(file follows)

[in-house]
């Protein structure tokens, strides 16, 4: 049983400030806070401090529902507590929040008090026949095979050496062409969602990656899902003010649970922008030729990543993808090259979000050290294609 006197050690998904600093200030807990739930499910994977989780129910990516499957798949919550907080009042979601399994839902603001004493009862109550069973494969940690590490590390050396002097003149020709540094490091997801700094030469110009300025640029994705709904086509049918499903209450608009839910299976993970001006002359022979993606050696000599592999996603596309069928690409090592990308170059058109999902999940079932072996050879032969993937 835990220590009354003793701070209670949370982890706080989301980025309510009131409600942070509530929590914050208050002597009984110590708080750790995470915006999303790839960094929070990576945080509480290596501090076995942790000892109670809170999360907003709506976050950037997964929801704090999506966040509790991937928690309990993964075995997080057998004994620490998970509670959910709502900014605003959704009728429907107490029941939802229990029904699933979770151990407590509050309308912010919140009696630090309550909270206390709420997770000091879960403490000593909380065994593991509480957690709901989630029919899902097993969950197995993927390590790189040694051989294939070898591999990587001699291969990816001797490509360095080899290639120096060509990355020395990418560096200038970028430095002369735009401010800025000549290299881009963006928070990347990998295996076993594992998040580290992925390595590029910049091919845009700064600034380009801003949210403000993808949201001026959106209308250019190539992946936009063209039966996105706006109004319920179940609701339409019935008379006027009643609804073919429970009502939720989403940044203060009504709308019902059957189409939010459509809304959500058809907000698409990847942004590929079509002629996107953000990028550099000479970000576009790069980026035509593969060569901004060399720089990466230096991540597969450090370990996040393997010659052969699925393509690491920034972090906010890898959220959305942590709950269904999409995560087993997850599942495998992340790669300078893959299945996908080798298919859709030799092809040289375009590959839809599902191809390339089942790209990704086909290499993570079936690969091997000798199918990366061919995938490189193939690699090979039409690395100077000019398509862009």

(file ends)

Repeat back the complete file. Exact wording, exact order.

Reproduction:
[in-house]
């Protein structure tokens, strides 16, 4: 049983400030806070401090529902507590929040008090026949095979050496062409969602990656899902003010649970922008030729990543993808090259979000050290294609 006197050690998904600093200030807990739930499910994977989780129910990516499957798949919550907080009042979601399994839902603001004493009862109550069973494969940690590490590390050396002097003149020709540094490091997801700094030469110009300025640029994705709904086509049918499903209450608009839910299976993970001006002359022979993606050696000599592999996603596309069928690409090592990308170059058109999902999940079932072996050879032969993937 835990220590009354003793701070209670949370982890706080989301980025309510009131409600942070509530929590914050208050002597009984110590708080750790995470915006999303790839960094929070990576945080509480290596501090076995942790000892109670809170999360907003709506976050950037997964929801704090999506966040509790991937928690309990993964075995997080057998004994620490998970509670959910709502900014605003959704009728429907107490029941939802229990029904699933979770151990407590509050309308912010919140009696630090309550909270206390709420997770000091879960403490000593909380065994593991509480957690709901989630029919899902097993969950197995993927390590790189040694051989294939070898591999990587001699291969990816001797490509360095080899290639120096060509990355020395990418560096200038970028430095002369735009401010800025000549290299881009963006928070990347990998295996076993594992998040580290992925390595590029910049091919845009700064600034380009801003949210403000993808949201001026959106209308250019190539992946936009063209039966996105706006109004319920179940609701339409019935008379006027009643609804073919429970009502939720989403940044203060009504709308019902059957189409939010459509809304959500058809907000698409990847942004590929079509002629996107953000990028550099000479970000576009790069980026035509593969060569901004060399720089990466230096991540597969450090370990996040393997010659052969699925393509690491920034972090906010890898959220959305942590709950269904999409995560087993997850599942495998992340790669300078893959299945996908080798298919859709030799092809040289375009590959839809599902191809390339089942790209990704086909290499993570079936690969091997000798199918990366061919995938490189193939690699090979039409690395100077000019398509862009």